10. How do hope to be perceived by city staff, city manager, other council members and constituents?
Like I have already said I have worked with city staff, the city manager and city council members for years. I believe I have a developed a good relationship with them all. Now I hope to get the chance to prove myself to the residents of all of Naperville.
11. What business development needs can you identify?
There is not just one thing here to look at. We need to look at all areas in the city and come up with specific plans for the specific needs of that area. One solution will not fit all. Like the Ogden corridor, Downtown, and the 95th street development on the south side of town all have their challenges.
12. What can the City of Naperville do better to retain and attract businesses?
We need to be willing to use all of our tools that are at our disposal. Each case would need to be looked at as a unique challenge.
13. What can the City Council do to help keep real estate and property values in check?
Work hard to grow our commercial tax base.
14. What do you think the City Council could do to help keep Naperville affordable for homeowners of all ages?
The best thing we can do is to keep the property taxes low.
15. What service provided by the City of Naperville do you deem most important? Police and Fire Least important?
Would want to do more research on this.
16. Are you a member of a service club or nonprofit board of directors that receives SECA funds or other grants from the City of Naperville?
Not currently If yes, which one(s)? But I am a member of the DNA and was Rotarian for years
17. What city amenity is most important and how do you think it should be funded/raise revenue?
I think the Riverwalk is the gem of our city. As for funding I believe it should be a private/public partnership.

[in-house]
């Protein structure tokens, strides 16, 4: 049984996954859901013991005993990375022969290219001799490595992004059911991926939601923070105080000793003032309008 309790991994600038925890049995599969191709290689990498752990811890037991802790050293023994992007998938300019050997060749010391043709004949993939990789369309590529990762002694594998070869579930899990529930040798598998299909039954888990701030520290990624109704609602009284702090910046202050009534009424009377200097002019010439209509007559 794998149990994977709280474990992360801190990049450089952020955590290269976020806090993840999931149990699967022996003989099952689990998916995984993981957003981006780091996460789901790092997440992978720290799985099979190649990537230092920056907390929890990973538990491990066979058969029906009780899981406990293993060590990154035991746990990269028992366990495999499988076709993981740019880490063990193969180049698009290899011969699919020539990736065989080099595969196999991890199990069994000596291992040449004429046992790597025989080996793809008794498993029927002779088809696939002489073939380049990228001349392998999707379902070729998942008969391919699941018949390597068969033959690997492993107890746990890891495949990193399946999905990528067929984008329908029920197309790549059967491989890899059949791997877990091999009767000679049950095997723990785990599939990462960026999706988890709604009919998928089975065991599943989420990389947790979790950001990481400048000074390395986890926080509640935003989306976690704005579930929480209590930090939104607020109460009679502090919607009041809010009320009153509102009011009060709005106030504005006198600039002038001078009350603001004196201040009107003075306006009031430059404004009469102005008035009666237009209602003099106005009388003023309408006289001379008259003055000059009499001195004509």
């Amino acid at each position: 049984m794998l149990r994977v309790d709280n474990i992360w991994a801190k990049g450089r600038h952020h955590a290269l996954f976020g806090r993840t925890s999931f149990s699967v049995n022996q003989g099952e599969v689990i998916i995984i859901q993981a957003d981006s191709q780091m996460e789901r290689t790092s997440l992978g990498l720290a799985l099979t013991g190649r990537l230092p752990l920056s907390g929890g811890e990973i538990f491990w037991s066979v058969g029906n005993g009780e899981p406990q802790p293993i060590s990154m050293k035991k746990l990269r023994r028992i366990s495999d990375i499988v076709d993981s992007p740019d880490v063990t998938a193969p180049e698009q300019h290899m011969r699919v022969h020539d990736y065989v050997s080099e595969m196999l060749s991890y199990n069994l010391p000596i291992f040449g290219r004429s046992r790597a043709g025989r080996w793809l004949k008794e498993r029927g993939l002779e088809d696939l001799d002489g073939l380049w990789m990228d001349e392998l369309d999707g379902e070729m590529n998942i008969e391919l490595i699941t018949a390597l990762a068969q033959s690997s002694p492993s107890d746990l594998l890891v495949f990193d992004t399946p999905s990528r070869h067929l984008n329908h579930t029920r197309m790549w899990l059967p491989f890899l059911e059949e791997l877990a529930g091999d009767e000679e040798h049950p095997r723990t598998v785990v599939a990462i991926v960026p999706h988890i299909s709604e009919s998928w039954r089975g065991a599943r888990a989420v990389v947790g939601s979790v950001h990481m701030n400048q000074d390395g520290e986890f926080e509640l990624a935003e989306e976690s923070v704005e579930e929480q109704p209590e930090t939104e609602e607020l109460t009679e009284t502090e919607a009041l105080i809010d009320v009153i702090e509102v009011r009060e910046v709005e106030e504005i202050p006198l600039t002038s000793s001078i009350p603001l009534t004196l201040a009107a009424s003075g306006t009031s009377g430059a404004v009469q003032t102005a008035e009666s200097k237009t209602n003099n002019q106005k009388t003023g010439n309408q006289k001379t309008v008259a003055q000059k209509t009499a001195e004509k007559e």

18. How would you qualify Special Events and Cultural Amenities (SECA) applicants for funding?
I believe this is a big issue. As part of a small group of people that first started the idea of SECA being born, we had much different ideas on how the fund some be managed. I think the entire program needs to be overhauled at this time. But in the long run a SECA program is needed.
19. What is your opinion of the bidding and letting process at the City of Naperville?
I think there needs to be a better weighting system for keeping bids, when possible, with local companies. This helps grow jobs and tax base locally and keeps our tax money working for us here in town.
20. In addition to employee salaries and public safety, place in order of importance to you 12 assets and public/private partnerships that currently receive funding from the City of Naperville.
I would want to do more research on this before ranking them. I do believe that each of these assets should be reviewed every two years to see if they are still viable. Just because we have supported something for years does not mean that we should continue to do so. And on the flip side of that there may be new assets that need the city’s support.